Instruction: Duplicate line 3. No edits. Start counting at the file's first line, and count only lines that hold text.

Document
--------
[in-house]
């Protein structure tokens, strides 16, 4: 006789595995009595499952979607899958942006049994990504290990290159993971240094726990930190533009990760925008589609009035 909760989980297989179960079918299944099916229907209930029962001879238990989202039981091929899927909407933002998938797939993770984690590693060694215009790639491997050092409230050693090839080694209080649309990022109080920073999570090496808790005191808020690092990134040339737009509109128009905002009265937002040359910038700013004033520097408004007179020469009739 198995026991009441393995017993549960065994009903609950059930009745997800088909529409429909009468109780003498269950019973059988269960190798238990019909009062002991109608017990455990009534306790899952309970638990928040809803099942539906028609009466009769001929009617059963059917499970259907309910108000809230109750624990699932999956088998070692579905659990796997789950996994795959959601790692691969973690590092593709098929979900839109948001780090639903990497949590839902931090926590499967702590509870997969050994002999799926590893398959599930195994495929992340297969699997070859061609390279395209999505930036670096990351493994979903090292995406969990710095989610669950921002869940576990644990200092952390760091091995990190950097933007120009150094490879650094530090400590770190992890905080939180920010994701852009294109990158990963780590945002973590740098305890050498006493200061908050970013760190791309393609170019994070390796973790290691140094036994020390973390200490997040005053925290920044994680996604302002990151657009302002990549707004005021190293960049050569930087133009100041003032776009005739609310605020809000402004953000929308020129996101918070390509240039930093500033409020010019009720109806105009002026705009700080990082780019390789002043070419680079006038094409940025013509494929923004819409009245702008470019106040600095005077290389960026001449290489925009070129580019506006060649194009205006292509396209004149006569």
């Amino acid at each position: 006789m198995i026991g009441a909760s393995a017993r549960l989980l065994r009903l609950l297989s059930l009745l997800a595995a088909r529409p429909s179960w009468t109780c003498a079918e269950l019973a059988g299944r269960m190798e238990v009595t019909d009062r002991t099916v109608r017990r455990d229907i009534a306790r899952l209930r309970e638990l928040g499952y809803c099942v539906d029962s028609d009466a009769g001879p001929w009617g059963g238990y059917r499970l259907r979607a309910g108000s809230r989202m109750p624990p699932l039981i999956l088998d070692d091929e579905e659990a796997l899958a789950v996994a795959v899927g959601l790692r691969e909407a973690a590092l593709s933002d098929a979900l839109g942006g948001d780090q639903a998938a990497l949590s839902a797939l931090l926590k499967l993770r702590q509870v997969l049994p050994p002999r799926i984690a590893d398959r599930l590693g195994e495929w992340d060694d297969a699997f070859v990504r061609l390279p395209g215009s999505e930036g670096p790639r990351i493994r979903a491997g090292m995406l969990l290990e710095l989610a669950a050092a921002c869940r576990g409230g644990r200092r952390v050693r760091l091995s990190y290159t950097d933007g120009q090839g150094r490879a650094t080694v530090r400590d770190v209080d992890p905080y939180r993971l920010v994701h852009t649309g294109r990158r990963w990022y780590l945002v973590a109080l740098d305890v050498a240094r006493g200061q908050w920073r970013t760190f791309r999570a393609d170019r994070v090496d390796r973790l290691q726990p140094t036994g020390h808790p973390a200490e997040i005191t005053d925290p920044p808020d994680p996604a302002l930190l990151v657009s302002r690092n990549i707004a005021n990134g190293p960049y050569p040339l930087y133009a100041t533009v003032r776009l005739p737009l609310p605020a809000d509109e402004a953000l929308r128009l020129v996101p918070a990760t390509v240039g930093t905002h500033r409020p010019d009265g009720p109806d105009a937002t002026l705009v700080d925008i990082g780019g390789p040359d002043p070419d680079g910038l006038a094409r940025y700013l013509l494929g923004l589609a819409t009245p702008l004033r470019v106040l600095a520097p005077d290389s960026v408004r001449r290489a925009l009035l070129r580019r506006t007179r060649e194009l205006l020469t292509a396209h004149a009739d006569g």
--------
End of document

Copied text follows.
């Amino acid at each position: 006789m198995i026991g009441a909760s393995a017993r549960l989980l065994r009903l609950l297989s059930l009745l997800a595995a088909r529409p429909s179960w009468t109780c003498a079918e269950l019973a059988g299944r269960m190798e238990v009595t019909d009062r002991t099916v109608r017990r455990d229907i009534a306790r899952l209930r309970e638990l928040g499952y809803c099942v539906d029962s028609d009466a009769g001879p001929w009617g059963g238990y059917r499970l259907r979607a309910g108000s809230r989202m109750p624990p699932l039981i999956l088998d070692d091929e579905e659990a796997l899958a789950v996994a795959v899927g959601l790692r691969e909407a973690a590092l593709s933002d098929a979900l839109g942006g948001d780090q639903a998938a990497l949590s839902a797939l931090l926590k499967l993770r702590q509870v997969l049994p050994p002999r799926i984690a590893d398959r599930l590693g195994e495929w992340d060694d297969a699997f070859v990504r061609l390279p395209g215009s999505e930036g670096p790639r990351i493994r979903a491997g090292m995406l969990l290990e710095l989610a669950a050092a921002c869940r576990g409230g644990r200092r952390v050693r760091l091995s990190y290159t950097d933007g120009q090839g150094r490879a650094t080694v530090r400590d770190v209080d992890p905080y939180r993971l920010v994701h852009t649309g294109r990158r990963w990022y780590l945002v973590a109080l740098d305890v050498a240094r006493g200061q908050w920073r970013t760190f791309r999570a393609d170019r994070v090496d390796r973790l290691q726990p140094t036994g020390h808790p973390a200490e997040i005191t005053d925290p920044p808020d994680p996604a302002l930190l990151v657009s302002r690092n990549i707004a005021n990134g190293p960049y050569p040339l930087y133009a100041t533009v003032r776009l005739p737009l609310p605020a809000d509109e402004a953000l929308r128009l020129v996101p918070a990760t390509v240039g930093t905002h500033r409020p010019d009265g009720p109806d105009a937002t002026l705009v700080d925008i990082g780019g390789p040359d002043p070419d680079g910038l006038a094409r940025y700013l013509l494929g923004l589609a819409t009245p702008l004033r470019v106040l600095a520097p005077d290389s960026v408004r001449r290489a925009l009035l070129r580019r506006t007179r060649e194009l205006l020469t292509a396209h004149a009739d006569g």